Time frame: 1885-1914 (30 years)
Players: Single or multi (up to 4 players); no AI
Restrictions: Players may only start one company; track laying is limited (see below)
-Connect Istanbul to Ankara
-Haul 20 loads of clothing to Istanbul
-In addition to bronze goals,
-Connect Istanbul to Baghdad
-In addition to silver goals,
-Haul 20 loads of oil to Istanbul
-Haul 4 loads of weapons and 4 loads of ammunition to Baghdad
-Have the most track mileage of all companies
-A winner will be declared as soon as a continuous rail line from Istanbul to Baghdad has been completed. If the line is not completed by the end of 1914, all players lose.
The Ottoman Empire had been a grand power in European politics since the middle ages, laying siege to Vienna twice, and conquering Constantinople, renamed Istanbul thereafter, from the Byzantine Empire in the late 1400s. With the advent of industrialization, however, it fell back behind the Christian nations of Europe. By the time this map puts you in the chairmanship of a railroad company chartered by its Sultan, it had become increasingly weak, economically and militarily. The main reason that the Empire was not divided among Christian European powers was the jealousy among the latter. For example, Britain and France joined forces with the Ottomans against Russia in the Crimean War of 1857, to fend off Russian gains on the Balkans. Yet, at the same time, both France and Britain had their own designs to annex parts of Ottoman territory, like Egypt and Mesopotamia (nowadays Iraq).
After the 1860s, the Sultanate embarked on an aggressive course of modernization, inviting European knowledge and capital to strengthen its military, streamline its administration, and build industry and railroads. British, French, and German businessmen started ventures in the Ottoman Empire, often competing for charters amongst each other. You assume the persona of one of them in this map.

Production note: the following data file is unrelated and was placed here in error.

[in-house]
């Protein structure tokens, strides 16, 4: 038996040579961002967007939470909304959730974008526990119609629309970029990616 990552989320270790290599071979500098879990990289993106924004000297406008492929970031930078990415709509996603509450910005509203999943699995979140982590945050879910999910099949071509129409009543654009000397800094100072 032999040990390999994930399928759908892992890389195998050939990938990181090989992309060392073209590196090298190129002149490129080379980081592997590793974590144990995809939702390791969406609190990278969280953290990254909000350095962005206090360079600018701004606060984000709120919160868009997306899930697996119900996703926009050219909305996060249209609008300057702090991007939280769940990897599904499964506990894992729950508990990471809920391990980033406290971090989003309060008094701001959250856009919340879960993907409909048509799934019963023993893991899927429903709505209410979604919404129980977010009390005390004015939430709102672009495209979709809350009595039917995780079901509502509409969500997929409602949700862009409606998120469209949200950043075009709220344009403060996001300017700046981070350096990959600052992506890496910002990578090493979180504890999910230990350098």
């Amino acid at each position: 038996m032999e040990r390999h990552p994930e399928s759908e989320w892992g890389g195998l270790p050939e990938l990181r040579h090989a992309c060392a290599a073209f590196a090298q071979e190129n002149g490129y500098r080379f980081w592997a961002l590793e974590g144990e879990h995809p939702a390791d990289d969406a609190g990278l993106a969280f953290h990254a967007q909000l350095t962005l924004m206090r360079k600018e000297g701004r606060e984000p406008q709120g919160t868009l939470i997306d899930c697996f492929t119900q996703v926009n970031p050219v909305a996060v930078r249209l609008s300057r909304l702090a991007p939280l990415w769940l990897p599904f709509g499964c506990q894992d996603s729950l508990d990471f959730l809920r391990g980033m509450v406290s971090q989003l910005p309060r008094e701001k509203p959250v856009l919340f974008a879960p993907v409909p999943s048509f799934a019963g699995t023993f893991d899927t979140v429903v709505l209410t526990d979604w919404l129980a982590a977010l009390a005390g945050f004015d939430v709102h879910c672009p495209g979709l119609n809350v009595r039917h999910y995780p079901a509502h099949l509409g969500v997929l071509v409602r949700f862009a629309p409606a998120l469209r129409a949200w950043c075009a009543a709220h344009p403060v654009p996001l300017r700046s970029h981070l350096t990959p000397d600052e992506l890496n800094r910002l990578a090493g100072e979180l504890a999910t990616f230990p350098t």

The Baghdad Railway, which was to connect the capital of Istanbul with Baghdad, was primarily of military importance, promising to tighten Ottoman rule over Mesopotamia, which was being challenged by Arab nationalists supported by the British. It also promised to bring the fertile and oil-rich land along the Euphrates and Tigris Rivers closer to the European markets.
German business interests were put in charge of the project in 1885, though protests by Britain and France later led to the opening of the company to investors from those countries. In a multi-player game, the four player characters are representative of these different interests, competing against each other, yet forced to pursue the same goal, the completion of the Baghdad Railway.
In reality, the Baghdad Railway was not completed by the time the First World War broke out. The Ottoman Empire ended in 1922, and was succeeded by the secular republic of Turkey in its Anatolian heartland.
If you want to haul lumber and steel, you will have to build most of the industries that supply and demand these cargoes, and make sure you'll be able to haul some lumber and steel on your initial network of 600 segments - otherwise you'll be stuck with no way to expand your line.
To help you get started, industry buying and building will be slightly cheaper until the end of 1889.
If you have lumber and steel mills, but the cargo won't board your trains, build industries that demand lumber (furniture, toy, and weapons factories) and steel (tool & die, weapons and ammunition factories) in cities served by your railroad.